Interest rate monitor: Bonds higher ahead of Volcker

Bond prices around the world are firmer on Tuesday. Some of the credit for that might go to the Reserve Bank of Australia after its policy makers left interest rates unchanged at 3.75% telling the market it wanted to reflect on the impact of its three earlier rises before considering acting again. Despite strong evidence around the world from purchasing managers data at the outset of February, traders are convinced that interest rates are not going higher anytime soon. Meanwhile a lackluster opening for U.S. equities is keeping demand for yield in positive territory today. Adding an extra twist to proceedings today is White House advisor and former Fed chairman Paul Volcker who makes an appearance before the Senate Banking Committee to defend President Obama’s proposals to rein in risks.

Eurodollar futures – U.S. futures have rebounded form earlier in the losses after one media source reported that the so-called ‘Volcker rule’ would be significantly modified or dropped. Upon its announcement in January, risk aversion helped send yields on the 10-year note down sharply to 3.55%. Today yields are back to 3.63%. Eurodollar futures are marginally higher on the day with the December contract edging slightly under 1% after data for pending home sales showed a 1% gain for January. Year over year the data shows a 10% gain.

European short futures – Little activity has yields flat on Tuesday. German bunds pared earlier losses to 123.18 in the March contract with the 10-year yield back to 3.19%. Euribor prices are marginally firmer.

British interest rate futures – Gilt futures are two basis points lower at the March 10-year contract and currently trading at 115.81. The yield is slightly firmer at 3.90% as investors bide time ahead of Thursday’s Bank of England decision on interest rates. The change investors are hoping for is the end to the Bank’s asset purchase program, also known as quantitative easing. Short sterling futures are higher by two basis points.

Australian rate futures –The surprise inaction at the RBA in leaving interest rates unchanged inspired a surge in 90-day bill prices. The entire short end of the yield curve was swift in taking a 20 basis point swan dive – almost exactly what the RBA failed to deliver. It wouldn’t be fair to say that the RBA paid no attention to firm domestic data. After all rising retail sales have been supported by falling unemployment while at the same time fuelling price rises. Rampant Chinese growth, which accelerated to 10.7% in the final quarter of 2009, has added a twist to the Australian growth explosion. The question is whether or not the recent meddling with its liquidity provision at the PBOC materially impacted the decision making process in Sydney.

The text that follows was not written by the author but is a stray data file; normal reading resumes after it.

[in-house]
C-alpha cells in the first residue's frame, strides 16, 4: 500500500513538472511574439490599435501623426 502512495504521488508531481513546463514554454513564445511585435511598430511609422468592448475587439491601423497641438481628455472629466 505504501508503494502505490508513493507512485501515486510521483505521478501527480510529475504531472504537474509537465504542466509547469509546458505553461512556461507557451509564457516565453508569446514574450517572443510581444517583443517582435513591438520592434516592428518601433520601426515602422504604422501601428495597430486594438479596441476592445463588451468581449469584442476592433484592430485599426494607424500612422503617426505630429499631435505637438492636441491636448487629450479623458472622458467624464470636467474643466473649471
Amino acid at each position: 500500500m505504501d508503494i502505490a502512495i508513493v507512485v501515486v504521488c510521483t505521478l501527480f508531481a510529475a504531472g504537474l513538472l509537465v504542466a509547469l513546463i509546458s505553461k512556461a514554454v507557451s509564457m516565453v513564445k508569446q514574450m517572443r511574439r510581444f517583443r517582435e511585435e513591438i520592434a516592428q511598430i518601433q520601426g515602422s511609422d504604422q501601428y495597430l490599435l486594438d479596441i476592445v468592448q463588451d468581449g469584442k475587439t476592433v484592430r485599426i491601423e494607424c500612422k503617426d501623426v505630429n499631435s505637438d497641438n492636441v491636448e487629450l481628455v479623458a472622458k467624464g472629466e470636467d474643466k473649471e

The slide in the value of the Aussie dollar in the immediate aftermath was the work of longs that were forced to painfully depart positions today, not necessarily those disappointed by the failure of the RBA to boost the already favorable yield available by owning the Aussie currency.

Bill prices gained most at the March and June contracts, both up 20 basis points with the March contract implying a yield of 4.19%. The current year-end implied yield on the December contract at 4.84% fell 17 basis points today.

Canada’s 90-day BA’s – Bills are higher by three basis points on a yield-friendly day with few other influences apparent until Friday’s Canadian employment report.

Japan – JGB yields rose in response to a strong second day for equity prices with the Nikkei adding 1.4%. 10-year yields rose to 1.35% in the face of an attractive ¥2.2 trillion auction of bonds. It was a successful auction where the number of buyers turning up to buy could have bought 3.6 times today’s issue.

Andrew Wilkinson is a Senior Market Analyst at Interactive Brokers.

Note: The material presented in this commentary is provided for informational purposes only and is based upon information that is considered to be reliable. However, neither Interactive Brokers LLC nor its affiliates warrant its completeness, accuracy or adequacy and it should not be relied upon as such. Neither IB nor its affiliates are responsible for any errors or omissions or for results obtained from the use of this information. Past performance is not necessarily indicative of future results.

About the Author
Andrew Wilkinson

Andrew is a seasoned trader and commentator of global financial markets. He worked for several London-based banks trading cash and derivatives before moving to the U.S. to attend graduate school. Andrew re-joins Interactive Brokers following a two-year stretch at a major Wall Street broker-dealer as their Chief Economic Strategist. His coverage of stocks, options, futures, forex and bonds regularly surfaces in global media, and over the last several years Andrew has made many TV appearances on Bloomberg, BBC, CNBC and BNN and Yahoo Finance.

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